As Europe’s asset managers prepare for the new over-the-counter (OTC) derivatives regulations, due to be introduced from 1 January 2013, they’re realising that the new regime’s implications go far beyond compliance. By introducing the safety buffer of a central counterparty, the European Market Infrastructure Regulation (EMIR) is driving up costs and might force some boutique managers to look again at their investment propositions.
EMIR’s full consequences have become clear in the past few months, since clearing brokers and collateral managers have set their pricing tariffs. By setting a high minimum annual fee, they’ve created a significant barrier to entry for smaller managers in the OTC markets.
We believe that small and medium-sized asset managers – for example with less than approximately $20 billion-$30 billion under management – will struggle to invest in the OTC markets, because these fees would prove a prohibitively damaging drag on investment performance. So EMIR will have direct strategic implications, forcing them to re-examine how they invest and the return profiles that they market to clients.
While the US and Asia are introducing similar regulations, Europe’s asset management industry is highly fragmented, with a proliferation of boutique managers and sub-scale funds. This dispersion means a relatively high number of the continent’s managers will need to examine closely how they react to EMIR in the coming months.
By introducing a central counterparty clearing house (CCP) to OTC derivative trading, the world’s regulatory authorities are acting to bolster the resilience of financial markets – so reducing systemic risk. But the significant costs to market participants are only now becoming clear.
We identified some of the issues last May, when we published our Future of Capital Markets survey, conducted jointly with Frankfurt University. We canvassed 26 of Europe’s leading OTC market participants, including three of the four largest global asset managers, 11 buy-side banks as well as seven of the top 15 global investment banks and clearing brokers. The survey showed that asset managers expected significant costs, both in preparing for the directive initially and then posting collateral on an ongoing basis.
In all, 75% of the asset managers we spoke to expected these costs of investment to increase. They also anticipated making changes to their front-office products, processes, staff and, in particular, systems interfaces. What’s more, all of the asset managers we spoke to thought that providing the collateral required by CCPs would be a challenge.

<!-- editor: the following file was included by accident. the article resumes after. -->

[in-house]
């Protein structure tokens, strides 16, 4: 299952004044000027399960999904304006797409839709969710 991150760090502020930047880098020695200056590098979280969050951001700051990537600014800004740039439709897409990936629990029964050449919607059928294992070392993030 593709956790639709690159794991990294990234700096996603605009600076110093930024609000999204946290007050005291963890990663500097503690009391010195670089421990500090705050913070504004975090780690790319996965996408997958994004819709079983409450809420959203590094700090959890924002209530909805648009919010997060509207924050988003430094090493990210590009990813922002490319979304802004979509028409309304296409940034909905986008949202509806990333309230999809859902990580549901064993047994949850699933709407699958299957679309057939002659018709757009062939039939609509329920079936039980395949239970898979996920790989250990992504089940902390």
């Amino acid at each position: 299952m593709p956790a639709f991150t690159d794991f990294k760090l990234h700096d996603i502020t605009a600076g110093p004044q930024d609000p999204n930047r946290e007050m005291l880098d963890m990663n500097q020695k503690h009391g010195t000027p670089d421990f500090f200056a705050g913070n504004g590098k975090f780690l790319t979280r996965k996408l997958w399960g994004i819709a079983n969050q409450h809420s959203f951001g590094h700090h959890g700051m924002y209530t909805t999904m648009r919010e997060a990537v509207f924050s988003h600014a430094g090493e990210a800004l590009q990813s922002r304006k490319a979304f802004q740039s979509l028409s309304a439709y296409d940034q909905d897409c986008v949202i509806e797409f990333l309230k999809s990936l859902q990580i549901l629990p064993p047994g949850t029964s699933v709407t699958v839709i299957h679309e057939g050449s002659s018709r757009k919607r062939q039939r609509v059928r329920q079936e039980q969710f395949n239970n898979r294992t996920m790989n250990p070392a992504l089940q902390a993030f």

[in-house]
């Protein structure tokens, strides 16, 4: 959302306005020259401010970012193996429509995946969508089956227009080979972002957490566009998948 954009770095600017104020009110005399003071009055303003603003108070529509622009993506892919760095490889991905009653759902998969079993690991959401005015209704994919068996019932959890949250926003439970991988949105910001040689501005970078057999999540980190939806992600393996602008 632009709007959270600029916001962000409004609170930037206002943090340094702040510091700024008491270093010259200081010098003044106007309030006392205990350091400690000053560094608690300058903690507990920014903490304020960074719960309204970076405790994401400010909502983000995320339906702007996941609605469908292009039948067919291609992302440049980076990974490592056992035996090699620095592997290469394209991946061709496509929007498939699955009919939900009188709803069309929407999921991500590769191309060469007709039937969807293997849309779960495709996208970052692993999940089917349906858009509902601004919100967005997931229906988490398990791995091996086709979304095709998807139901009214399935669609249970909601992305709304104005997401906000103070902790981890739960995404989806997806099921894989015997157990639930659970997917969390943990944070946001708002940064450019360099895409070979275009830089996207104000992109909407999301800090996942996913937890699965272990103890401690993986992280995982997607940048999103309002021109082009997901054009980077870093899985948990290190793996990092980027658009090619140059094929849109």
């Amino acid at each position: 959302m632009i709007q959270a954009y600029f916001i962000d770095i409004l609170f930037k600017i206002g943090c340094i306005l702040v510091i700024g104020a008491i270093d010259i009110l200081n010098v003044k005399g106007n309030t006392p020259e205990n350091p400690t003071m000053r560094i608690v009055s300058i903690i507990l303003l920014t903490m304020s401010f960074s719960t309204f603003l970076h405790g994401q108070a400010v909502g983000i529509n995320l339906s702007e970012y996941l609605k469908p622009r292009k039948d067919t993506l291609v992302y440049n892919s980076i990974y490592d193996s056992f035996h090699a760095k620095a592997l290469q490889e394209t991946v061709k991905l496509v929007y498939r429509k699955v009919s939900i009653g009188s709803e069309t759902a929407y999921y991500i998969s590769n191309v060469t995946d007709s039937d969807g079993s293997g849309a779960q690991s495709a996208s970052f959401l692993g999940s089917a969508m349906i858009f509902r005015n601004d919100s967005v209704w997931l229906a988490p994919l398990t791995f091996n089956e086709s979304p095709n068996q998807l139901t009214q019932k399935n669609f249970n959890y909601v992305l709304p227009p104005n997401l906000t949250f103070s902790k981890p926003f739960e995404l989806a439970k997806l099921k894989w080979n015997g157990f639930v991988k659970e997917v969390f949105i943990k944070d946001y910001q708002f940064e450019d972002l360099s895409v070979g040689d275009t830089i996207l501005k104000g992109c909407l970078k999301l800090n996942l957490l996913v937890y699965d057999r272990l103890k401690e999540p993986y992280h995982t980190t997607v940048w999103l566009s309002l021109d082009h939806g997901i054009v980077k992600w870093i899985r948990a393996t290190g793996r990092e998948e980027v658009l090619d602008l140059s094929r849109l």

Also pointing to difficulties in the months ahead, as the new regime settles down, asset managers and clearing brokers had widely diverging views about what they wanted from a CCP. This difference of opinion suggested that they would have difficulty agreeing where to clear.
But since returning from the summer break and entering into detailed pricing negotiations with clearing brokers and collateral managers, asset managers have realised the true magnitude of the threat to performance from EMIR. The fee models of many clearing brokers and collateral managers involve charging a fixed minimum fee per fund or account, which becomes only a relatively smaller number when the number of OTC derivatives transactions or notional amounts is very high. For smaller asset managers that make only occasional use of OTC derivatives in their portfolios, the cost could potentially strip several basis points annually from performance.
When deciding how to adapt to this new reality, asset managers have a few options. If institutional clients have several different dedicated funds or accounts, they might ask them to set up an overlay account for OTC trading, which would effectively reduce the costs through scale. Alternatively, they could look into using exchange-traded derivatives to achieve the same investment outcomes, but in reality these standardised derivative contracts don’t offer the same flexibility and market coverage.
What’s becoming clear is that EMIR is not purely a compliance matter. It’s a directive with significant operational, investment and, more importantly, strategic implications.
From the operational and investment perspectives, asset managers need to review the best ways of moving forward. Operationally, they need to examine the best way to simplify systems interfaces with clearing brokers, perhaps through a collective industry standardisation initiative. When it comes to investment, they need to look into setting up OTC overlay accounts or exchange-traded alternatives.
But in some cases, asset managers will have to look into whether their current trading strategies still offer investors the return profiles they want. An apparently technical regulatory directive could trigger a move into completely different investment strategies.